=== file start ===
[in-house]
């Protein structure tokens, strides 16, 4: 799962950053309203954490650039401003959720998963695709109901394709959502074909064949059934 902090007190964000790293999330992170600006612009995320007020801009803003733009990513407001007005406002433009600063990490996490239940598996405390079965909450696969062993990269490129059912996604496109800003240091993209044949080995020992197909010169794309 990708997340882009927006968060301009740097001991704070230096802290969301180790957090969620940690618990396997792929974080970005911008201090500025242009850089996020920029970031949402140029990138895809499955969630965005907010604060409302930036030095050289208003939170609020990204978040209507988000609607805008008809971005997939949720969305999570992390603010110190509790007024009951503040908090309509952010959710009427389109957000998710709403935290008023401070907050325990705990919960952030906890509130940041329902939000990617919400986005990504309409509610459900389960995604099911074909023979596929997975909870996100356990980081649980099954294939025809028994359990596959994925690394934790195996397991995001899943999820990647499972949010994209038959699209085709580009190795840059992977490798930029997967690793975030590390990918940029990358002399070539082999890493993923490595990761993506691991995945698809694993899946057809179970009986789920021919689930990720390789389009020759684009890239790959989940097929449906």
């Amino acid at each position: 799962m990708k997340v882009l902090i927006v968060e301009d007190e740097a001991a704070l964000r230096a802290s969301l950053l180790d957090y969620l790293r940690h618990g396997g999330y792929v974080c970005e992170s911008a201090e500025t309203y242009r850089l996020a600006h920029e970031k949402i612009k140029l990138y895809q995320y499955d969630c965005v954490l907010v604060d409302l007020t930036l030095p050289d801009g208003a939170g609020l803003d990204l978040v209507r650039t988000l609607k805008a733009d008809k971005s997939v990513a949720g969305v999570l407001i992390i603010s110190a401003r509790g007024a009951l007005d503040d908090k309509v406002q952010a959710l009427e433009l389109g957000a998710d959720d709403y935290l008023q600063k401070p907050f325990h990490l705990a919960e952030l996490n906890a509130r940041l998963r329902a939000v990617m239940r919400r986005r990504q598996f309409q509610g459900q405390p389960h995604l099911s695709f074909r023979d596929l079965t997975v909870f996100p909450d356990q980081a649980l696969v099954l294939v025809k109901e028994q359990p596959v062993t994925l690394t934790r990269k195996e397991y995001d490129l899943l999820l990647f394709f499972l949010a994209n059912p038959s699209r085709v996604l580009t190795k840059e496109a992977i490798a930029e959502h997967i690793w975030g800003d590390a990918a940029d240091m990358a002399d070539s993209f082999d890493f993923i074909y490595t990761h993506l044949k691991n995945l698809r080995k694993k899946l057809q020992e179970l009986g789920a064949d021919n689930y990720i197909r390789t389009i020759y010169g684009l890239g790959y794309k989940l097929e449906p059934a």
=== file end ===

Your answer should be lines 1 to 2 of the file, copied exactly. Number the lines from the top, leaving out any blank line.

[in-house]
């Protein structure tokens, strides 16, 4: 799962950053309203954490650039401003959720998963695709109901394709959502074909064949059934 902090007190964000790293999330992170600006612009995320007020801009803003733009990513407001007005406002433009600063990490996490239940598996405390079965909450696969062993990269490129059912996604496109800003240091993209044949080995020992197909010169794309 990708997340882009927006968060301009740097001991704070230096802290969301180790957090969620940690618990396997792929974080970005911008201090500025242009850089996020920029970031949402140029990138895809499955969630965005907010604060409302930036030095050289208003939170609020990204978040209507988000609607805008008809971005997939949720969305999570992390603010110190509790007024009951503040908090309509952010959710009427389109957000998710709403935290008023401070907050325990705990919960952030906890509130940041329902939000990617919400986005990504309409509610459900389960995604099911074909023979596929997975909870996100356990980081649980099954294939025809028994359990596959994925690394934790195996397991995001899943999820990647499972949010994209038959699209085709580009190795840059992977490798930029997967690793975030590390990918940029990358002399070539082999890493993923490595990761993506691991995945698809694993899946057809179970009986789920021919689930990720390789389009020759684009890239790959989940097929449906």